University Arithmetic, Embracing the Science of Numbers, and General Rules for Their Application

Front Cover
A.S. Barnes & Company, 1869
0 Reviews

What people are saying - Write a review

We haven't found any reviews in the usual places.

Other editions - View all

Common terms and phrases

Popular passages

Page 177 - To multiply a decimal by 10, 100, 1000, &c., remove the decimal point as many places to the right as there are ciphers in the multiplier ; and if there be not places enough in the number, annex ciphers.
Page 145 - Multiply the numerators together for a new numerator, and the denominators together for a new denominator.
Page 417 - Thirty days hath September, April, June, and November ; All the rest have thirty-one, Except the second month alone, Which has but twenty-eight, in fine, Till leap year gives it twenty-nine.
Page 15 - ... one two three four five six seven eight nine ten eleven twelve thirteen fourteen fifteen sixteen seventeen eighteen nineteen twenty thirty forty fifty sixty seventy eighty ninety one hundred two hundred three hundred four hundred five hundred...
Page 111 - The Greatest Common Divisor of two or more numbers is the greatest number that will exactly divide each of them. Thu4, 18 is the greatest, common divisor of 36 and 54, since it is the greatest number that will divide each of them without a remainder.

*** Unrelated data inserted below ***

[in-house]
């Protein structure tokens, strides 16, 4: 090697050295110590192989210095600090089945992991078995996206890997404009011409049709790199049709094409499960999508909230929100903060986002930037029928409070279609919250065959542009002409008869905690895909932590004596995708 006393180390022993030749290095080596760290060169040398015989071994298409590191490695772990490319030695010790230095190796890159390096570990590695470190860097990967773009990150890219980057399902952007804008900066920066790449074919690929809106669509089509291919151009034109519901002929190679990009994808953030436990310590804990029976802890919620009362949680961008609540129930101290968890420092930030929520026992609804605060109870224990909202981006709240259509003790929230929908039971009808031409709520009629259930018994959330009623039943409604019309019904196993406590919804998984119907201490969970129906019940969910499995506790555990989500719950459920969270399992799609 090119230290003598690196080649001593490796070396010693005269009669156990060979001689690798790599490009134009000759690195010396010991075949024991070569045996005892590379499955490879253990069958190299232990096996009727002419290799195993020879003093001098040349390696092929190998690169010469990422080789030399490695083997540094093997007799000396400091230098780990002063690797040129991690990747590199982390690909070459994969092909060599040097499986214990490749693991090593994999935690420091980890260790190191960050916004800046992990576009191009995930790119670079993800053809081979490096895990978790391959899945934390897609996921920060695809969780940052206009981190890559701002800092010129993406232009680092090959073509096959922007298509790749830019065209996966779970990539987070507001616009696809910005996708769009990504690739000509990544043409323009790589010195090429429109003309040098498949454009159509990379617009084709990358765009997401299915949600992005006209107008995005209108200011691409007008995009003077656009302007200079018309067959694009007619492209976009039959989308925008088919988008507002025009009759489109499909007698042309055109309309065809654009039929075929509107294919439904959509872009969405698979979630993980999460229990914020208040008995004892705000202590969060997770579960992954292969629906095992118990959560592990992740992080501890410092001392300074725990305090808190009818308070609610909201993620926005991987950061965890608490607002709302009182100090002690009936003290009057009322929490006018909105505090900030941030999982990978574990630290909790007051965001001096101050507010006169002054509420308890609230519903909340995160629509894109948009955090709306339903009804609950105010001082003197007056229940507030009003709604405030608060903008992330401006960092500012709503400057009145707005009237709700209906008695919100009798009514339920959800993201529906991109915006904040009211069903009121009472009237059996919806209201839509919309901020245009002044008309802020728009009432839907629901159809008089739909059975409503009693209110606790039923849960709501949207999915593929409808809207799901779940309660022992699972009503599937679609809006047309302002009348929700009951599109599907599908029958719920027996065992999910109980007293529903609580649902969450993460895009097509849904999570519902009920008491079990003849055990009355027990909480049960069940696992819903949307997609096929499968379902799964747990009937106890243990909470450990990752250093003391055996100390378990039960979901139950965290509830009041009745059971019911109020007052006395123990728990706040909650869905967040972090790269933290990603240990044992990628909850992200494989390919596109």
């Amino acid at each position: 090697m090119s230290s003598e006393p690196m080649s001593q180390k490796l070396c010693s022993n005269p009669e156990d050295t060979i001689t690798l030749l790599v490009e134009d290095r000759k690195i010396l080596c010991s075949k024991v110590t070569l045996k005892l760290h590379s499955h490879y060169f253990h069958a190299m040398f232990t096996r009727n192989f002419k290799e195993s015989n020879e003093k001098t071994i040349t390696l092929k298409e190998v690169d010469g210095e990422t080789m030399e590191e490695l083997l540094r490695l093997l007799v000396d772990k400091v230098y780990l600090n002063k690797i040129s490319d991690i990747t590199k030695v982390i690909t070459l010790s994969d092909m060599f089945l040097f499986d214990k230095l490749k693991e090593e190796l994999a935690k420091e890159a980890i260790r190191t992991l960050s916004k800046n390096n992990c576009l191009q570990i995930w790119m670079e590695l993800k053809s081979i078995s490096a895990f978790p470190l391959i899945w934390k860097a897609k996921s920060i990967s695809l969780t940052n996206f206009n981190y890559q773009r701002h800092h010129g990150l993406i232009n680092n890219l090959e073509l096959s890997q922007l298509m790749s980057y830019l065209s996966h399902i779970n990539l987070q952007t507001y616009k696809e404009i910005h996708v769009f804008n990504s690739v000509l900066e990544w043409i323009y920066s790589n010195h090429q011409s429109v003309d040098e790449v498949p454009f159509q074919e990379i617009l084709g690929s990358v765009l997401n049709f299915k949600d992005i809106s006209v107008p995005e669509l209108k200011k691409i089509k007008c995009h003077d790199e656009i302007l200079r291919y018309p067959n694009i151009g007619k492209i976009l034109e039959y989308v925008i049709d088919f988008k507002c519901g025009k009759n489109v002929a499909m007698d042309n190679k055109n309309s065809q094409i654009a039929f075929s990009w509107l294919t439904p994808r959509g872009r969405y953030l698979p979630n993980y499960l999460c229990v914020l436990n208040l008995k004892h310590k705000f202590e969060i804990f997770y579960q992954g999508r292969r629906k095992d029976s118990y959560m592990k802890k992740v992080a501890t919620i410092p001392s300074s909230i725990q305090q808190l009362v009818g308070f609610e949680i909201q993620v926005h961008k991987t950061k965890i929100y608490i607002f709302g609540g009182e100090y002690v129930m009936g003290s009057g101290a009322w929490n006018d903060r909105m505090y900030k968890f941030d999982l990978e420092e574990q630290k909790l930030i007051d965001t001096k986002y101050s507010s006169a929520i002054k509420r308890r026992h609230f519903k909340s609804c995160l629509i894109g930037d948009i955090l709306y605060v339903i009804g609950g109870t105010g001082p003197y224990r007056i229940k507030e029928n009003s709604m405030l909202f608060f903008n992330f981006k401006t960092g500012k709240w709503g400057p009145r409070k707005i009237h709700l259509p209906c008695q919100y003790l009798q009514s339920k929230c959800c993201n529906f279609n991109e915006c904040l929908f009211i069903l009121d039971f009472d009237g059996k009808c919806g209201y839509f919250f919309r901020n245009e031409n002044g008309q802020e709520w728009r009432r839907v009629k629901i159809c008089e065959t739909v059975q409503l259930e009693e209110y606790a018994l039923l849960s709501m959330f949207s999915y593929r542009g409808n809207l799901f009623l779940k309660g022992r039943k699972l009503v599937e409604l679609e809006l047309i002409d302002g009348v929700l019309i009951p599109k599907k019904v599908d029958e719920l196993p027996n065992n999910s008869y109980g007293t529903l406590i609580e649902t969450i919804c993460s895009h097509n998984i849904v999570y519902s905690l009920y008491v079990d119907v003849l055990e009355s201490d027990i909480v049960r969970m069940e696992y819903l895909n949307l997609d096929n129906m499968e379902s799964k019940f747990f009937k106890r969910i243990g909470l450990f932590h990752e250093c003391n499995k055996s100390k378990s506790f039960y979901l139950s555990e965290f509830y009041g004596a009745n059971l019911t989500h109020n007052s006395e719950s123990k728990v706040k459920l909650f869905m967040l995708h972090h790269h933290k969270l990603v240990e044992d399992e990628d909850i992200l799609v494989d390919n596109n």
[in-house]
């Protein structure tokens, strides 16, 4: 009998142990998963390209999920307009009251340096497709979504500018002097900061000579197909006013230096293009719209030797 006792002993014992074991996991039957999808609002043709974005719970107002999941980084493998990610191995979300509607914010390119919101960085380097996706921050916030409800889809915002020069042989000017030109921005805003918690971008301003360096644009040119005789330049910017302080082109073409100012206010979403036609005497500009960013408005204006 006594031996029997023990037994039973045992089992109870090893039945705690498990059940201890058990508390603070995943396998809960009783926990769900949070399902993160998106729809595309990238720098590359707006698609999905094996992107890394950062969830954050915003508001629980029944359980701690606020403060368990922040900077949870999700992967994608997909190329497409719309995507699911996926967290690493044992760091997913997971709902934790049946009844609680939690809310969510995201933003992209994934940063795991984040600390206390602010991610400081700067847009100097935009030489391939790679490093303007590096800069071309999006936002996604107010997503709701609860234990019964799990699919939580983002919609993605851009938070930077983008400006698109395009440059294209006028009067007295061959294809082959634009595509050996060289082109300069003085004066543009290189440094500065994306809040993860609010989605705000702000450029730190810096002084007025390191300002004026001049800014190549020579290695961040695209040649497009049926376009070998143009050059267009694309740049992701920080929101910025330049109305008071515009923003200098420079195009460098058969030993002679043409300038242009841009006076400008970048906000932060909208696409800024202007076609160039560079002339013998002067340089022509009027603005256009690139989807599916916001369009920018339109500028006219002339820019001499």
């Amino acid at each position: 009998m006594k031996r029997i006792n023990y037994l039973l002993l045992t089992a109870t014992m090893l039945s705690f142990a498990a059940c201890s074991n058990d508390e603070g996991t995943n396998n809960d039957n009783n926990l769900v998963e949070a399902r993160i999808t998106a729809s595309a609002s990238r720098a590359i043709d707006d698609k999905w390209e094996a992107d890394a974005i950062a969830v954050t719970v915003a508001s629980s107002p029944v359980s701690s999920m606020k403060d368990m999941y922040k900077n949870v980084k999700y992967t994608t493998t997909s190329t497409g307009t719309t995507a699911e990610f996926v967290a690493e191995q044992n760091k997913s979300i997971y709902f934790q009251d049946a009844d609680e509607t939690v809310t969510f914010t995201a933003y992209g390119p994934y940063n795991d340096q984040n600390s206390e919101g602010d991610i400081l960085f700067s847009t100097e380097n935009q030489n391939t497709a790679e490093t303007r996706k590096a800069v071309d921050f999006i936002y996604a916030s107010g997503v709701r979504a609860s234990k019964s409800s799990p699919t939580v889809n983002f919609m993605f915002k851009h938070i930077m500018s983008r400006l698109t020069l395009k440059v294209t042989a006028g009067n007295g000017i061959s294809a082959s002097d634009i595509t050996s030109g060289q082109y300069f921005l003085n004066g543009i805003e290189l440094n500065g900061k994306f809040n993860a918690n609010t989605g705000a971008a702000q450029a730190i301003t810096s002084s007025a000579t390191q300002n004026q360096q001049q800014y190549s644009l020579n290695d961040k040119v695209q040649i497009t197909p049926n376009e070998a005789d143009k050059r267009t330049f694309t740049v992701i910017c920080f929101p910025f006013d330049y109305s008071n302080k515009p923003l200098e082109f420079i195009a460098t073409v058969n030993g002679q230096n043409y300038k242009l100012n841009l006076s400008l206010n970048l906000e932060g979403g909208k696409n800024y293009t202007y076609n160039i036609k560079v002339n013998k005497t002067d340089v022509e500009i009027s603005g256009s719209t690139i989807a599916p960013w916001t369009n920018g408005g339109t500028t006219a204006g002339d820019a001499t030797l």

Page 474 - This work is by a practical teacher and a practical book-keeper. It is of a thoroughly popular class, and will be welcomed by every one who loves to see theory and practice combined in an easy, concise, and methodical form. The Single Entry portion is well adapted to supply a want felt in nearly all' other treatises, which seem to be prepared mainly for the use of wholesale merchants, leaving retailers, mechanics, farmers, etc., who transact the greater portion of the business of the country, without...
Page 109 - The Least Common Multiple of two or more numbers is the least number which is a multiple of each of them; thus, 12 is the least common multiple of 2, 3, and 4.
Page 326 - Multiply the divisor, thus increased, by the last figure of the root; subtract the product from the dividend, and to the remainder bring down the next period for a new dividend. 5. Double the whole root already found for a new divisor, and continue the operation as before, until all the periods are brought down.
Page 280 - RULE. Divide the given sum by the amount of $1. for the given rate and time ; and the quotient will be the present worth.
Page 123 - If both terms of a fraction be multiplied by the same number, the value of the fraction will not be changed.

Bibliographic information